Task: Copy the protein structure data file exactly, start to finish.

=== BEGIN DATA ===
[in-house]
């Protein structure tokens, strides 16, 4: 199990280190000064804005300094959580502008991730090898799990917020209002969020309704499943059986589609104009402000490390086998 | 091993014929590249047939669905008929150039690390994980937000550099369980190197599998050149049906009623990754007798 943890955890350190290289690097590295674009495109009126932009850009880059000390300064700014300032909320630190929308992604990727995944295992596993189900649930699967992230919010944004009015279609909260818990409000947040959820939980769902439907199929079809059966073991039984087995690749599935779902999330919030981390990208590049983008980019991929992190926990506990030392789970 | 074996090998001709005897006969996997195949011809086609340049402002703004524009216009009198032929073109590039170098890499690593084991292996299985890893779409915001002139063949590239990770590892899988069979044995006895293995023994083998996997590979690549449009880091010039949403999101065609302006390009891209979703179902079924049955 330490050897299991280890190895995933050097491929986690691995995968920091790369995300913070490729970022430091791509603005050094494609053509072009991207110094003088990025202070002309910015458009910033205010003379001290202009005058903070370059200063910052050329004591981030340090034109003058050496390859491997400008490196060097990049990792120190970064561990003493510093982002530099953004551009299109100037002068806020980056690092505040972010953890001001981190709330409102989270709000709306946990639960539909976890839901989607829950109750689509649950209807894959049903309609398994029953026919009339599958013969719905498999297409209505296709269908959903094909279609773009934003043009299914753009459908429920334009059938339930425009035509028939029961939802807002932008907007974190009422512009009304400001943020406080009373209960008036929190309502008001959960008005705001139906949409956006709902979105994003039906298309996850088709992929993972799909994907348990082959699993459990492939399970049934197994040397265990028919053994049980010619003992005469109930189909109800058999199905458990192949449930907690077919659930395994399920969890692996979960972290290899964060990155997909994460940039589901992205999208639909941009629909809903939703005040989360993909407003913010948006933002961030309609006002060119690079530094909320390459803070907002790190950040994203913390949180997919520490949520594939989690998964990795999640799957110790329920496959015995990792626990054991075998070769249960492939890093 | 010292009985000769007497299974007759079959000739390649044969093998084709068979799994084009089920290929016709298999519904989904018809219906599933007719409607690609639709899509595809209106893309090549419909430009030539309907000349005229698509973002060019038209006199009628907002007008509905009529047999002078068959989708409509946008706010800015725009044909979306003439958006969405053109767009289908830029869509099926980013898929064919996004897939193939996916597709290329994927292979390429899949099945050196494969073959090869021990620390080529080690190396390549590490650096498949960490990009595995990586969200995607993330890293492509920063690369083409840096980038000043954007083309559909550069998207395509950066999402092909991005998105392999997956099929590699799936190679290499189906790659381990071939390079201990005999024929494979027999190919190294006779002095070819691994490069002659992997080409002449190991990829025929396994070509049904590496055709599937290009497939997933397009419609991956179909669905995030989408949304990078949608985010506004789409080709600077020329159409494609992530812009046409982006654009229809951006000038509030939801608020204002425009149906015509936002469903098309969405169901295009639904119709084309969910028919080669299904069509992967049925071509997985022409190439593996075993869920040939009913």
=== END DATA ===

[in-house]
């Protein structure tokens, strides 16, 4: 199990280190000064804005300094959580502008991730090898799990917020209002969020309704499943059986589609104009402000490390086998 | 091993014929590249047939669905008929150039690390994980937000550099369980190197599998050149049906009623990754007798 943890955890350190290289690097590295674009495109009126932009850009880059000390300064700014300032909320630190929308992604990727995944295992596993189900649930699967992230919010944004009015279609909260818990409000947040959820939980769902439907199929079809059966073991039984087995690749599935779902999330919030981390990208590049983008980019991929992190926990506990030392789970 | 074996090998001709005897006969996997195949011809086609340049402002703004524009216009009198032929073109590039170098890499690593084991292996299985890893779409915001002139063949590239990770590892899988069979044995006895293995023994083998996997590979690549449009880091010039949403999101065609302006390009891209979703179902079924049955 330490050897299991280890190895995933050097491929986690691995995968920091790369995300913070490729970022430091791509603005050094494609053509072009991207110094003088990025202070002309910015458009910033205010003379001290202009005058903070370059200063910052050329004591981030340090034109003058050496390859491997400008490196060097990049990792120190970064561990003493510093982002530099953004551009299109100037002068806020980056690092505040972010953890001001981190709330409102989270709000709306946990639960539909976890839901989607829950109750689509649950209807894959049903309609398994029953026919009339599958013969719905498999297409209505296709269908959903094909279609773009934003043009299914753009459908429920334009059938339930425009035509028939029961939802807002932008907007974190009422512009009304400001943020406080009373209960008036929190309502008001959960008005705001139906949409956006709902979105994003039906298309996850088709992929993972799909994907348990082959699993459990492939399970049934197994040397265990028919053994049980010619003992005469109930189909109800058999199905458990192949449930907690077919659930395994399920969890692996979960972290290899964060990155997909994460940039589901992205999208639909941009629909809903939703005040989360993909407003913010948006933002961030309609006002060119690079530094909320390459803070907002790190950040994203913390949180997919520490949520594939989690998964990795999640799957110790329920496959015995990792626990054991075998070769249960492939890093 | 010292009985000769007497299974007759079959000739390649044969093998084709068979799994084009089920290929016709298999519904989904018809219906599933007719409607690609639709899509595809209106893309090549419909430009030539309907000349005229698509973002060019038209006199009628907002007008509905009529047999002078068959989708409509946008706010800015725009044909979306003439958006969405053109767009289908830029869509099926980013898929064919996004897939193939996916597709290329994927292979390429899949099945050196494969073959090869021990620390080529080690190396390549590490650096498949960490990009595995990586969200995607993330890293492509920063690369083409840096980038000043954007083309559909550069998207395509950066999402092909991005998105392999997956099929590699799936190679290499189906790659381990071939390079201990005999024929494979027999190919190294006779002095070819691994490069002659992997080409002449190991990829025929396994070509049904590496055709599937290009497939997933397009419609991956179909669905995030989408949304990078949608985010506004789409080709600077020329159409494609992530812009046409982006654009229809951006000038509030939801608020204002425009149906015509936002469903098309969405169901295009639904119709084309969910028919080669299904069509992967049925071509997985022409190439593996075993869920040939009913």